Bryan Davis is the owner of Lost Spirits Distillery, where he’s created a chemical reactor that supposedly ages spirits rapidly. Sort of. He makes young spirits taste more mature. The science behind it? Unaged spirits have short-chain molecules called carboxylic esters and short-chain fatty acids. When these chemicals interact with oak, extraction and esterification occur. Extraction strains new chemicals – aldehydes and phenols – from the barrels. One of these chemicals includes vanillin, which gives whiskey its (you guessed it) characteristic vanilla flavor. However, extraction also gives way to aromas that aren’t entirely pleasant, like lumberyard. Extraction is less difficult than the next process aged spirits deal with, esterification.
Esterification occurs when alcohol and phenol or weak acids bond together, which creates medium and long-chain esters responsible for other flavors and aromas like nuts, honey, and flowers. During this process, the unpleasant odors from extraction disappear. Esterification can take up to decades of a spirit resting in the barrel.
Davis’s method prompts esterification in a brief period of time.
His Model 1 reactor goes through three steps in order to boost esterification. Raw spirit and oak chunks are put into the reactor. The reactor first forces esterification of short-chained fatty acids in the raw spirit, turning these acids into short-chained esters. Next, polymer molecules in the oak are split, yielding the compounds needed to finish the esterification. What are these compounds? Aldehydes needed to complete the process, but also undesirable medium-chained acids. However, the reactor’s final step forces those medium-chained acids, along with phenolic compounds, to esterify. The simple esters are turned into long-chained esters normally found in an aged spirit.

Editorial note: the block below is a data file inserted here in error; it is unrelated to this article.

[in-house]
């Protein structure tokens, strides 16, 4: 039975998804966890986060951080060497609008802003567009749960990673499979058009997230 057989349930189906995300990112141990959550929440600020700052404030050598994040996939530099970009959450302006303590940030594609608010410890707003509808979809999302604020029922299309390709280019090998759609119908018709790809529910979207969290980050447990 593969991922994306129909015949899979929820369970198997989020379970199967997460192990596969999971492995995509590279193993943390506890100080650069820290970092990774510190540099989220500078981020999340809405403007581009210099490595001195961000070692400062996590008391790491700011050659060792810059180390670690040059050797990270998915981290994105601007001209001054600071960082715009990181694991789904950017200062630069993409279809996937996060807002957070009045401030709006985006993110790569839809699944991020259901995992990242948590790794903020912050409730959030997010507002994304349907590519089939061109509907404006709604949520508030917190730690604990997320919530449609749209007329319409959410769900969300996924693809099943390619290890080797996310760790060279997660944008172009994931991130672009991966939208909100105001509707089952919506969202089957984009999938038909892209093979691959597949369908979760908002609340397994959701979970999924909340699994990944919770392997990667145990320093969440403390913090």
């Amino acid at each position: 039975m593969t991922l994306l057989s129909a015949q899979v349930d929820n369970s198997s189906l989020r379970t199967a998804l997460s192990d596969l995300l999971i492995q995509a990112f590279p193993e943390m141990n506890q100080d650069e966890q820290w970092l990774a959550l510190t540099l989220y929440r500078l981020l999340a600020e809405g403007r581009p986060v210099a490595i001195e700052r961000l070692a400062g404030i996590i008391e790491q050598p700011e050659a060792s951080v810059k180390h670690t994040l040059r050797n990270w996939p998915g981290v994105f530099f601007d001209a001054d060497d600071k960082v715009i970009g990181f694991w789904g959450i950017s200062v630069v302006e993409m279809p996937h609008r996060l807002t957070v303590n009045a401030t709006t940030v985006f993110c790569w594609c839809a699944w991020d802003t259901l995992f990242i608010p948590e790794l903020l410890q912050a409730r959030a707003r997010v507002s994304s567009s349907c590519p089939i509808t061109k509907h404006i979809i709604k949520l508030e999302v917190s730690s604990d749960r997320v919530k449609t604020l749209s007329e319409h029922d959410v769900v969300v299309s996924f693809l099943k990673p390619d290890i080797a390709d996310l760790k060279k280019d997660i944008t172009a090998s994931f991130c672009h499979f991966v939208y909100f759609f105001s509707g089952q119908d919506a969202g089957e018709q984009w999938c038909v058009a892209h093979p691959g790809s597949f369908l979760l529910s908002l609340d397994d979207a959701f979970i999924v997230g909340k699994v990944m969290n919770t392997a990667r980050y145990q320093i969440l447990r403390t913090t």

So, to sum it up, when alcohol comes out of Davis’s reactor, it’s chemically similar to mature booze. I haven’t tasted the product, so I can’t attest one way or another, but let’s assume it does taste wise beyond its years. The question is, does that matter?
Even if Davis’s spirits sip like they’ve been resting in barrels for twenty years, I doubt taste alone is enough to convince brown spirits evangelists, or even the average consumer, to disregard barrels and aging as unnecessary. Remember Mila Kunis’s Jim Beam commercial? One of the things she proudly declares is that the distillery “age[s] every drop of Jim Beam twice as long as the law requires, for a true Kentucky straight bourbon.” For the record, the law requires a straight bourbon to be aged for at least two years.
Jim Beam is just one example. Peruse Wild Turkey’s website. Regarding aging, they write, “We never pour a drop of Wild Turkey until it’s aged at least five years — often six or eight or more. Of course we only have to age it two years, by law, but we’re not big fans of doing the minimum.” With statements like these, it’s clear what the distilleries are saying: aging booze for a short period of time is considered a “minimum,” a shortcut. In other words, old spirits are earned spirits.
You can also look to the cult following of Pappy Van Winkle: people are willing to plunk down thousands of dollars and hours worth of time searching for the elusive whiskey. Speaking transparently, I wasn’t one of the lucky few who got to sip Pappy, so I’ll have to go by popular opinion and assume it’s incredible. But besides the scarce supply of the product, the aging statements (Pappy is aged for fifteen, twenty, and twenty-three years, longer than a typical bourbon), must have accounted for some of the lore.
So while what Davis has created can, if legitimate, help craft distilleries make their products taste more mature, simply because they lack a high-numbered aging statement, it might not matter. Just by virtue of having a technically young spirit, the product might be considered inferior by retailers and consumers alike. Having worked in the craft distilling world, I applaud what Davis is doing and hope his method will be greeted warmly, but challenging the iconic deity of the barrel is certainly not just a matter of a spirit’s taste.